Bauma, the world’s largest trade fair for construction equipment and mining machinery, will take place from the 8th to the 14th of April in Munich, Germany. The fair, which will be the 32nd edition, is held every three years.
Like the construction industry, the show keeps growing. It will cover about 6.7 million square feet of exhibit space, an increase of about 100,000 square feet over the 2016 fair. “We expect more than 3,500 exhibitors from 60 countries around the world, and we will host 600,000 visitors from 200 countries. The whole world is represented at Bauma,” said Klaus Dittrich, Chairman and CEO of Messe München, the show organizer.
“The question is, what motivates 600,000 people to flock to the trade fairgrounds in Munich within seven days?” he asked. “I think one important reason is that Bauma shows the full dimensions of the construction machinery industry.” That starts with every type of machine needed for mining raw material, extraction and processing, to construction material manufacturing, to the entire spectrum of construction equipment, suppliers and services, he said. Visitors are also able to meet all the key players on a worldwide level who are active in this industry.
“And it’s really the place to see the latest innovations in the industry,” continued Dittrich. With its three-year cycle Bauma has adapted to the product-development cycle in the industry, he explained. “It is where everybody likes to showcase the newest trends and newest ideas. At Bauma, you can see the construction machinery market of the future.”
The innovations showcased at Bauma dovetail with larger trends affecting society, added Joachim Schmid, Managing Director of the VDMA Construction Equipment and Mining sector. For example, sustainability is a major concern worldwide—most everyone wants to conserve resources, reduce pollution and protect the climate, he said.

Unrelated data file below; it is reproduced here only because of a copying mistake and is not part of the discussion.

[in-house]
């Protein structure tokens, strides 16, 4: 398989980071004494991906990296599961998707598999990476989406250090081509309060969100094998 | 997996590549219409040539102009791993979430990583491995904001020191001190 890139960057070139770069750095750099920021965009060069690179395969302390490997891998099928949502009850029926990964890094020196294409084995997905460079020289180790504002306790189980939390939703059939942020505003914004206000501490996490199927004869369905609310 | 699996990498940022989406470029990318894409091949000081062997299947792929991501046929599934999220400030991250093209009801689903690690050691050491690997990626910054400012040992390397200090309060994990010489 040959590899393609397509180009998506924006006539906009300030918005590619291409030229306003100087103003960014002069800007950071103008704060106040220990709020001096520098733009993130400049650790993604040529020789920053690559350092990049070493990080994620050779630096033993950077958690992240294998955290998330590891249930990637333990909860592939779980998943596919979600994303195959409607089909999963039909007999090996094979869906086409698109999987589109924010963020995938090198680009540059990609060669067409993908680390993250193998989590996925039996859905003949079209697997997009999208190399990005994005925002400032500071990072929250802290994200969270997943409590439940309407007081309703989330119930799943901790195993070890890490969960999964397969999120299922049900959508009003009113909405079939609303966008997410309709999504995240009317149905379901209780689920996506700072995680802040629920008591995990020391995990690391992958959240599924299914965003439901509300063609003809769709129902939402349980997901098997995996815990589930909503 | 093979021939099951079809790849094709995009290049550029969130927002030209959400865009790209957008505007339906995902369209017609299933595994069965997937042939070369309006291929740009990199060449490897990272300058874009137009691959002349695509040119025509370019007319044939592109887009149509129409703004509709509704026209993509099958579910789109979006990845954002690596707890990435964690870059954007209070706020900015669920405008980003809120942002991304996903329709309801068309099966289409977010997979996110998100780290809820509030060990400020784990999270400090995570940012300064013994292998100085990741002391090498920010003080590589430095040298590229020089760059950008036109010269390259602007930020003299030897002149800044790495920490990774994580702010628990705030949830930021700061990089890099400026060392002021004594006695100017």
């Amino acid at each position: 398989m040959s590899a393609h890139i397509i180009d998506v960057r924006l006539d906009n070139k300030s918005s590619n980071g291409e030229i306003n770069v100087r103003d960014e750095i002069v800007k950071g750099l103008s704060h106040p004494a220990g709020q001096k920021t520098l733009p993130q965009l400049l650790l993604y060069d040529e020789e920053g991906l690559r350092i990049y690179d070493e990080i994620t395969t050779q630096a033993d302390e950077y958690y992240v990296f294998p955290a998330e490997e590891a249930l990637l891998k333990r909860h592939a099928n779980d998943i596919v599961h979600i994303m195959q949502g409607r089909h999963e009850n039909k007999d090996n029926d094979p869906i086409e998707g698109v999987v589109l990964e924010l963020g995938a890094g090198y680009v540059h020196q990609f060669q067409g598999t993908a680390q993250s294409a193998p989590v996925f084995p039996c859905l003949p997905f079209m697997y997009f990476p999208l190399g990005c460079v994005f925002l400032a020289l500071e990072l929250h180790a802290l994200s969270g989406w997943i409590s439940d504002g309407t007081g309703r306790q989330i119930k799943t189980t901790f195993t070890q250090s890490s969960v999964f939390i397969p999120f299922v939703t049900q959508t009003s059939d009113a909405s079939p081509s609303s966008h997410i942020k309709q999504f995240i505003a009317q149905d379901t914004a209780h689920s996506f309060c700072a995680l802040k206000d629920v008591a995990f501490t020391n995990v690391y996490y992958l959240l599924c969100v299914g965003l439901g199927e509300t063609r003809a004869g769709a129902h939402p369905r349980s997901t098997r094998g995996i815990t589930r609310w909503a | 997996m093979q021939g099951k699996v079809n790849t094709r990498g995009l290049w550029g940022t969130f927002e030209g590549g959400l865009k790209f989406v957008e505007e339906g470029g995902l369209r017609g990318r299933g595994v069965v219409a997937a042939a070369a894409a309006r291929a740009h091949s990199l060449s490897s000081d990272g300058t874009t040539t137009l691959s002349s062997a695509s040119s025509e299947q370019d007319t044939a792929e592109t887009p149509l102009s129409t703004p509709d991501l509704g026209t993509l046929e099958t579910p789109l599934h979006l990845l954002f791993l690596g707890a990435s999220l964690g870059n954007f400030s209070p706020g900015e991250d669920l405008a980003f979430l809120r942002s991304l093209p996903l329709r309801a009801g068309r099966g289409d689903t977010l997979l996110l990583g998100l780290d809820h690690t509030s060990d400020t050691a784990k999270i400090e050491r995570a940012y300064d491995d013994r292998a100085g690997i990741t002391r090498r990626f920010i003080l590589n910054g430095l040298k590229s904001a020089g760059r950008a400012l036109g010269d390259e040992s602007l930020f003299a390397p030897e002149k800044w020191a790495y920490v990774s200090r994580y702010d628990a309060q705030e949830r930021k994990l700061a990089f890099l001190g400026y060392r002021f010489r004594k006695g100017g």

“To increase sustainability in construction, it’s obvious that we should increase efficiency,” said Schmid. General contractors readily admit that efficiency, compared to other industries, is quite poor. That will be a major topic of discussion at Bauma. And it’s not just about increasing the efficiency of individual machines. It’s about improving the entire process involved throughout a construction project. Experts see the possibility to increase efficiency by 50%, he noted.
Sustainability as it relates to Bauma also includes new types of construction materials. Textile-reinforced, ultrahigh-performance concrete is one example he cited. “We can save a lot of material with that technology.” The same holds for processing and recycling of materials, there is ample room for improvement, said Schmid.
Another major trend that goes hand-in-hand with sustainability is digitization, he continued. Machines equipped with a range of sensors and communication interfaces can now provide data that drives equipment performance, fuel consumption, predictive maintenance, fleet management, and even permits automated work processes.
Thanks to digitization, quite complicated machines, that perform complex functions, are evolving to provide more-consistent performance, are much easier to use and run more efficiently. “And don’t forget about workplace safety and user friendliness,” said Schmid. Telematics, networked construction sites, building information modeling, artificial intelligence and autonomous driving, maintenance automation—these are all issues that will be highlighted from various exhibitors at Bauma, he noted.
For instance, virtual reality will be a dedicated technology area for the show, said Dittrich. It will be the focus of Hall B0, where exhibitors will display their VR solutions, such as for servicing equipment. VR is getting more and more important, and visitors will see it concentrated in one place. It also permits exhibitors not displaying actual machines to participate at the show and let visitors learn about their products and digital solutions. That gives many companies the opportunity to take part without having the floor space in a traditional sense, said Dittrich.
It’s a sign that digitization will become even more important in the years ahead. “People ask, ‘How do you see Bauma in 10 or 20 years?’” said Dittrich. It will surely be more digital than today, he predicted. “Already components are sold more and more via the internet. And smaller machines are already sold online. Machine builders are working on artificial intelligence solutions to get more information to and from the customer. Therefore I think the construction machinery industry, and Bauma, will become even more digital in the future.”